Finland has moved a step closer to seeking membership of the NATO alliance, with its president and prime minister on 12 May jointly calling for an application to be made by Helsinki “without delay”.
“During this spring, an important discussion on Finland’s possible NATO membership has taken place,” President Sauli Niinisto and Prime Minister Sanna Marin write. “Time has been needed to let parliament and the whole society establish their stands on the matter [and] for close international contacts with NATO and its member countries, as well as with Sweden,” they say.
Noting that “the moment of decision-making is near”, they add: “NATO membership would strengthen Finland’s security. As a member of NATO, Finland would strengthen the entire defence alliance. Finland must apply for NATO membership without delay.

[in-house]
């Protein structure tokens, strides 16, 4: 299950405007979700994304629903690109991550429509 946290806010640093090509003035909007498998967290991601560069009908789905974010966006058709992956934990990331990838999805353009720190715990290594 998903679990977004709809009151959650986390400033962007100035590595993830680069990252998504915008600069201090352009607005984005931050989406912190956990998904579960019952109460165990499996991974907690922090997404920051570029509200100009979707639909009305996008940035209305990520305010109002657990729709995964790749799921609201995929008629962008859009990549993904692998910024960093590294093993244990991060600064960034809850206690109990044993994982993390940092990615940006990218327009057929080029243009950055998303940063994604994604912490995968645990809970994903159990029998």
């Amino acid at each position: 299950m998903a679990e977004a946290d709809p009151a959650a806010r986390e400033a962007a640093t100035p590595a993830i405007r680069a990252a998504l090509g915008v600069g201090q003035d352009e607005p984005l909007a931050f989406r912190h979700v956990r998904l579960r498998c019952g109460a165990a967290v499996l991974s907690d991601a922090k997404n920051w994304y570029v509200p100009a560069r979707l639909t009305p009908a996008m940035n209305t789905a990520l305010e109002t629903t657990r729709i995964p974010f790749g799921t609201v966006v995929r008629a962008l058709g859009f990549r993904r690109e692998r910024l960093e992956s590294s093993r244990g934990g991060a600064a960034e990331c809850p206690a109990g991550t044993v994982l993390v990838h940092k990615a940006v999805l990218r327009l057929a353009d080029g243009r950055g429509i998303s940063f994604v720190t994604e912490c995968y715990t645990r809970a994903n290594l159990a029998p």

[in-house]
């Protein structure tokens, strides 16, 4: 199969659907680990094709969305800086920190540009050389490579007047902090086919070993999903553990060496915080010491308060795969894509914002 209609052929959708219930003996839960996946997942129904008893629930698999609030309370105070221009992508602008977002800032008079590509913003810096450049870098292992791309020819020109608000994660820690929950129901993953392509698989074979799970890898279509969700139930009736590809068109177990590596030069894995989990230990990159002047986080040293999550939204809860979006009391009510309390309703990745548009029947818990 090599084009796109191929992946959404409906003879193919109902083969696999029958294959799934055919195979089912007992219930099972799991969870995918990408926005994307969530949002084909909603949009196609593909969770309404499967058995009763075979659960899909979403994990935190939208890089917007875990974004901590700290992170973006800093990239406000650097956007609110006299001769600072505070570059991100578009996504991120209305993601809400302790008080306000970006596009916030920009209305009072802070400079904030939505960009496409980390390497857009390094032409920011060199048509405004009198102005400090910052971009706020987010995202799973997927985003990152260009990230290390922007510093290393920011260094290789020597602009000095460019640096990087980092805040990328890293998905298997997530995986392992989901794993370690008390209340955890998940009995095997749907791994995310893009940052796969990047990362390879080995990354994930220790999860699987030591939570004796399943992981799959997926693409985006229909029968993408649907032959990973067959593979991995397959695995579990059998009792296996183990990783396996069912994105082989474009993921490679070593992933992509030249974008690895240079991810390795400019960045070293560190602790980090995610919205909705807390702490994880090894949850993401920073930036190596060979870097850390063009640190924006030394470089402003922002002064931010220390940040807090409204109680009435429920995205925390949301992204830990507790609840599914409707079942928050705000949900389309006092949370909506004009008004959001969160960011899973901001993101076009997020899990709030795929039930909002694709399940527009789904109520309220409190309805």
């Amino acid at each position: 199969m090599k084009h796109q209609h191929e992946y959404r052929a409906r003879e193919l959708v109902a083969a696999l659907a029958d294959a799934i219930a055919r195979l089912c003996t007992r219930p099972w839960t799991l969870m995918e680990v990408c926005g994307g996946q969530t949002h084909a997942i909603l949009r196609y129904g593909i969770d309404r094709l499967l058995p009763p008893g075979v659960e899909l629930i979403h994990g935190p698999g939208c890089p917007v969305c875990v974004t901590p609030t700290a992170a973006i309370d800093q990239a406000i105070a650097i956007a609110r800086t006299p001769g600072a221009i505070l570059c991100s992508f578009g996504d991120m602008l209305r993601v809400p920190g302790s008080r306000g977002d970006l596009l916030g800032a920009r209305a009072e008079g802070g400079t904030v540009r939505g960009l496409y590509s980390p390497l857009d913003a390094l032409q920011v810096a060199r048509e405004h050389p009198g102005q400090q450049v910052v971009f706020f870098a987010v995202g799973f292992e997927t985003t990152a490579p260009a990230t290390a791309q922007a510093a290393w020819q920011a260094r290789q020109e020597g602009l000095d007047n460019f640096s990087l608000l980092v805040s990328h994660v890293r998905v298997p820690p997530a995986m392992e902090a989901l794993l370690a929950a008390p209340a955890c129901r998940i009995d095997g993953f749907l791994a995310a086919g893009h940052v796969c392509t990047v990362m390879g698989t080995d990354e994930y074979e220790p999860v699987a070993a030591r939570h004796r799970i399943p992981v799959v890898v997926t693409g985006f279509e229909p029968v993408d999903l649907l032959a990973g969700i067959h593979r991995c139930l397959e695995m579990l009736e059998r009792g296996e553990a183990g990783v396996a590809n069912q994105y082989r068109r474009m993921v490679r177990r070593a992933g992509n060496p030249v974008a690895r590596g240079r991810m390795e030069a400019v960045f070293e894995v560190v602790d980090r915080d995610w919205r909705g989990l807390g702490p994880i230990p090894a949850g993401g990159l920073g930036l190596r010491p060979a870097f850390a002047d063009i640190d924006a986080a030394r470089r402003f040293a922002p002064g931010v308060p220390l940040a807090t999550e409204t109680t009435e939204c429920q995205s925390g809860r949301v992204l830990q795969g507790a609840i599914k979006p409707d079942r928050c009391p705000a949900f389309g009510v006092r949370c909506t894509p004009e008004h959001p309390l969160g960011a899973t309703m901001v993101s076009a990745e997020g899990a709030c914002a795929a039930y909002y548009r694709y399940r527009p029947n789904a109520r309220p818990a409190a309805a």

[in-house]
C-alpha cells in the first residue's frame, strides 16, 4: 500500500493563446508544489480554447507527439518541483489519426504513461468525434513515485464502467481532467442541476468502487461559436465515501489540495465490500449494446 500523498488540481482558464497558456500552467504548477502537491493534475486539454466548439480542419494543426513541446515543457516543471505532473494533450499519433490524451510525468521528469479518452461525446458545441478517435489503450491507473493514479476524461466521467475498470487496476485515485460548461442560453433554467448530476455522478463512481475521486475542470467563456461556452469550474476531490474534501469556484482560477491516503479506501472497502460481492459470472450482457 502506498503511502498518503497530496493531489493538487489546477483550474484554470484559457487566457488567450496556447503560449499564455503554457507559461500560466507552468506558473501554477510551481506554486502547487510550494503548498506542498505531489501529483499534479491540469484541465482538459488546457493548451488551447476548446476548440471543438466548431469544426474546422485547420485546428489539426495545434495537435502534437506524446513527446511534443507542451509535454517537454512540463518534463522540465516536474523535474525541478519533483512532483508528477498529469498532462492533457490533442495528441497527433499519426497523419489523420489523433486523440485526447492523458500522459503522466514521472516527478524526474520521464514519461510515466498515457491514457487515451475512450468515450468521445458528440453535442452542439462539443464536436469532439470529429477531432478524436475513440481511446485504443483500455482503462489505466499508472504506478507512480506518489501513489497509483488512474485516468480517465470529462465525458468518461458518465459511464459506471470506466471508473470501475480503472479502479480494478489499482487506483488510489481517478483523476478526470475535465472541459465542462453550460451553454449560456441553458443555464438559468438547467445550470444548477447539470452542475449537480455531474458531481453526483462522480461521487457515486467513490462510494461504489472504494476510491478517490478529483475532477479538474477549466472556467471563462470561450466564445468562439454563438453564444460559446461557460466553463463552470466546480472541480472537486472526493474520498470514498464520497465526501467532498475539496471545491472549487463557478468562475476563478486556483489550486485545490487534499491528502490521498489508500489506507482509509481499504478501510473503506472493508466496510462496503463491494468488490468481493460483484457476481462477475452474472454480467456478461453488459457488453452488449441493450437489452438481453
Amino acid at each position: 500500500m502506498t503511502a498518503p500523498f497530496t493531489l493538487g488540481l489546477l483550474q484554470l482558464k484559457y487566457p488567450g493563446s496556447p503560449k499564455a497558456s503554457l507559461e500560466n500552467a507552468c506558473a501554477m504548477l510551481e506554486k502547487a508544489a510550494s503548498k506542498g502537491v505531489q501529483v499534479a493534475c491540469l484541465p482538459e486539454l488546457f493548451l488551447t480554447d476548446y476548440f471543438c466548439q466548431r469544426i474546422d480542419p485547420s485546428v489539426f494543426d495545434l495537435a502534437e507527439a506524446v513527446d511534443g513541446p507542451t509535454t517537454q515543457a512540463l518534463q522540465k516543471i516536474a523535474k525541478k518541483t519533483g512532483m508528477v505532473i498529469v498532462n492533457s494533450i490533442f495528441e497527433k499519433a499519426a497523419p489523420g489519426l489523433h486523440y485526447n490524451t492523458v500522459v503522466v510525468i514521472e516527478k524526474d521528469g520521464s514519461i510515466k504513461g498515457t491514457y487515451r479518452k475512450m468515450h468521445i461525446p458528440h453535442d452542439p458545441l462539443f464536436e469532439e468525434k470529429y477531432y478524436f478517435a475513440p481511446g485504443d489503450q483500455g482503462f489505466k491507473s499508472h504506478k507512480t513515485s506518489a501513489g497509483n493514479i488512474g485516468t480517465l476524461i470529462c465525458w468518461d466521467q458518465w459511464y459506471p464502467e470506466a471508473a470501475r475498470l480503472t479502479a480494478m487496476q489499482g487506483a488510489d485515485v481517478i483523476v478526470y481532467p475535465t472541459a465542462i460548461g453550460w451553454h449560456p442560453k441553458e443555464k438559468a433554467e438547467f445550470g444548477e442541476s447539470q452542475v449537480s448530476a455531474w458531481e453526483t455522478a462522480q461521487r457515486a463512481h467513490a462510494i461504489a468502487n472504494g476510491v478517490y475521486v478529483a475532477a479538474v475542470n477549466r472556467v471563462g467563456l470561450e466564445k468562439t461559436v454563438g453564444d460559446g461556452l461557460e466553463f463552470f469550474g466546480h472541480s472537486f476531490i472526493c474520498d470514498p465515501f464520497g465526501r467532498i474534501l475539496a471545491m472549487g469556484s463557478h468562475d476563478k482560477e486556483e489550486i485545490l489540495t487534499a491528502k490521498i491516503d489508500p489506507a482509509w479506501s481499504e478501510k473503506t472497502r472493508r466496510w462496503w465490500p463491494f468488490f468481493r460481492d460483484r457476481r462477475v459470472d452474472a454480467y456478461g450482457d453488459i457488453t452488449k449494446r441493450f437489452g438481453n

“We hope that the national steps still needed to make this decision will be taken rapidly within the next few days,” they add.
Neighbouring Sweden also appears to be edging towards requesting NATO membership, with both nations’ long-held non-aligned status having been under domestic review in the wake of Russia’s late-February invasion of and war with Ukraine.
Moscow has previously warned Finland and Sweden against participating in future expansion of NATO, which currently totals 30 nations.
Finland – which has a long land border with Russia – last December selected Lockheed Martin’s F-35A to replace its current Boeing F/A-18C/D fighters. Deliveries under the 64-aircraft, €8.4 billion ($9.5 billion) deal will be made between 2025 and 2030.
The Swedish air force currently operates almost 100 Saab Gripen C/Ds, and has 60 new-generation Gripen Es on order.
Meanwhile, the UK government signed bilateral mutual security assurance agreements with both Finland and Sweden on 11 May, with the parties pledging “to share more intelligence, bolster our military exercises and further our joint development of technology”, UK Prime Minister Boris Johnson says.